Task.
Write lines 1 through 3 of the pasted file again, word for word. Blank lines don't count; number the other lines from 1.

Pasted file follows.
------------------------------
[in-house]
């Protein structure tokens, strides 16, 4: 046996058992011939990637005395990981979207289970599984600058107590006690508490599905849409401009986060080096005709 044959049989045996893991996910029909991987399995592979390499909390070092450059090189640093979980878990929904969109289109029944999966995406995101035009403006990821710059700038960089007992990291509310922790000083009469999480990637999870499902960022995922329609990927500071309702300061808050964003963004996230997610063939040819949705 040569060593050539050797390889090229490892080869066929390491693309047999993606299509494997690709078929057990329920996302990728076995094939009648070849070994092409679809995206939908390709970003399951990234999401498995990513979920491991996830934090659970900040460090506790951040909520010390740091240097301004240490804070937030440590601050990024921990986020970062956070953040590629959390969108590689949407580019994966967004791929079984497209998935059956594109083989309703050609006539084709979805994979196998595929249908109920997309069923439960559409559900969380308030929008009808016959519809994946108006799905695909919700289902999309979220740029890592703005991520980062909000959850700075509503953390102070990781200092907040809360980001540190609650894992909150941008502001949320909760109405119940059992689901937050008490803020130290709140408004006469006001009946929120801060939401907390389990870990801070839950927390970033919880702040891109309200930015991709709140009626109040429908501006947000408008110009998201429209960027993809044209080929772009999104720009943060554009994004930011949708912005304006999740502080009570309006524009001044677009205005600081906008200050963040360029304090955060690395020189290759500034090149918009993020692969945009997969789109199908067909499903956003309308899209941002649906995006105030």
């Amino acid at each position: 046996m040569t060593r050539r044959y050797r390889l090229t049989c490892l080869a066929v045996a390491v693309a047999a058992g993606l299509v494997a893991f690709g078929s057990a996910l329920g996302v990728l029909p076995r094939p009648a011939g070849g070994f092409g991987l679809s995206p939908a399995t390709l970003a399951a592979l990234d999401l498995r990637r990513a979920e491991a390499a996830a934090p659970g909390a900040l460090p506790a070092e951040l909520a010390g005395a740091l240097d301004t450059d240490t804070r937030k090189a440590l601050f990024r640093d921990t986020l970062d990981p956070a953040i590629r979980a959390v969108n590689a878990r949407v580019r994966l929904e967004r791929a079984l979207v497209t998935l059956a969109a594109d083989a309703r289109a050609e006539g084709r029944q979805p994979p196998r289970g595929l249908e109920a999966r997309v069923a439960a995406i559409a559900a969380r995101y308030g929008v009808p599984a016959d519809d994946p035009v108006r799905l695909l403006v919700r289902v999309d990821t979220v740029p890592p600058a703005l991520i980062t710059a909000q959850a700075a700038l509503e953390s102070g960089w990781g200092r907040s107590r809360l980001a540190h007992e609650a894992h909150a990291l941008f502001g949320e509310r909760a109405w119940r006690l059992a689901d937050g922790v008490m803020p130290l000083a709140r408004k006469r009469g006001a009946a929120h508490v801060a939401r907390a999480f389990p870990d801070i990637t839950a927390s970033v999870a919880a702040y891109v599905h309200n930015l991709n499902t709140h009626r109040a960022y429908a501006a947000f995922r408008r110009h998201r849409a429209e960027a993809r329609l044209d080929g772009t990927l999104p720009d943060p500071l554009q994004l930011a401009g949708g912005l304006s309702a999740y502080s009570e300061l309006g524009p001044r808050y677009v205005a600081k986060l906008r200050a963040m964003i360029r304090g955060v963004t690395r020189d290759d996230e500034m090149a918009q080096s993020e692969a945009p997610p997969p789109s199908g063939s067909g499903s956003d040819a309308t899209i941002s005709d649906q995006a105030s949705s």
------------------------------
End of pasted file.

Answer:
[in-house]
């Protein structure tokens, strides 16, 4: 046996058992011939990637005395990981979207289970599984600058107590006690508490599905849409401009986060080096005709 044959049989045996893991996910029909991987399995592979390499909390070092450059090189640093979980878990929904969109289109029944999966995406995101035009403006990821710059700038960089007992990291509310922790000083009469999480990637999870499902960022995922329609990927500071309702300061808050964003963004996230997610063939040819949705 040569060593050539050797390889090229490892080869066929390491693309047999993606299509494997690709078929057990329920996302990728076995094939009648070849070994092409679809995206939908390709970003399951990234999401498995990513979920491991996830934090659970900040460090506790951040909520010390740091240097301004240490804070937030440590601050990024921990986020970062956070953040590629959390969108590689949407580019994966967004791929079984497209998935059956594109083989309703050609006539084709979805994979196998595929249908109920997309069923439960559409559900969380308030929008009808016959519809994946108006799905695909919700289902999309979220740029890592703005991520980062909000959850700075509503953390102070990781200092907040809360980001540190609650894992909150941008502001949320909760109405119940059992689901937050008490803020130290709140408004006469006001009946929120801060939401907390389990870990801070839950927390970033919880702040891109309200930015991709709140009626109040429908501006947000408008110009998201429209960027993809044209080929772009999104720009943060554009994004930011949708912005304006999740502080009570309006524009001044677009205005600081906008200050963040360029304090955060690395020189290759500034090149918009993020692969945009997969789109199908067909499903956003309308899209941002649906995006105030």
């Amino acid at each position: 046996m040569t060593r050539r044959y050797r390889l090229t049989c490892l080869a066929v045996a390491v693309a047999a058992g993606l299509v494997a893991f690709g078929s057990a996910l329920g996302v990728l029909p076995r094939p009648a011939g070849g070994f092409g991987l679809s995206p939908a399995t390709l970003a399951a592979l990234d999401l498995r990637r990513a979920e491991a390499a996830a934090p659970g909390a900040l460090p506790a070092e951040l909520a010390g005395a740091l240097d301004t450059d240490t804070r937030k090189a440590l601050f990024r640093d921990t986020l970062d990981p956070a953040i590629r979980a959390v969108n590689a878990r949407v580019r994966l929904e967004r791929a079984l979207v497209t998935l059956a969109a594109d083989a309703r289109a050609e006539g084709r029944q979805p994979p196998r289970g595929l249908e109920a999966r997309v069923a439960a995406i559409a559900a969380r995101y308030g929008v009808p599984a016959d519809d994946p035009v108006r799905l695909l403006v919700r289902v999309d990821t979220v740029p890592p600058a703005l991520i980062t710059a909000q959850a700075a700038l509503e953390s102070g960089w990781g200092r907040s107590r809360l980001a540190h007992e609650a894992h909150a990291l941008f502001g949320e509310r909760a109405w119940r006690l059992a689901d937050g922790v008490m803020p130290l000083a709140r408004k006469r009469g006001a009946a929120h508490v801060a939401r907390a999480f389990p870990d801070i990637t839950a927390s970033v999870a919880a702040y891109v599905h309200n930015l991709n499902t709140h009626r109040a960022y429908a501006a947000f995922r408008r110009h998201r849409a429209e960027a993809r329609l044209d080929g772009t990927l999104p720009d943060p500071l554009q994004l930011a401009g949708g912005l304006s309702a999740y502080s009570e300061l309006g524009p001044r808050y677009v205005a600081k986060l906008r200050a963040m964003i360029r304090g955060v963004t690395r020189d290759d996230e500034m090149a918009q080096s993020e692969a945009p997610p997969p789109s199908g063939s067909g499903s956003d040819a309308t899209i941002s005709d649906q995006a105030s949705s």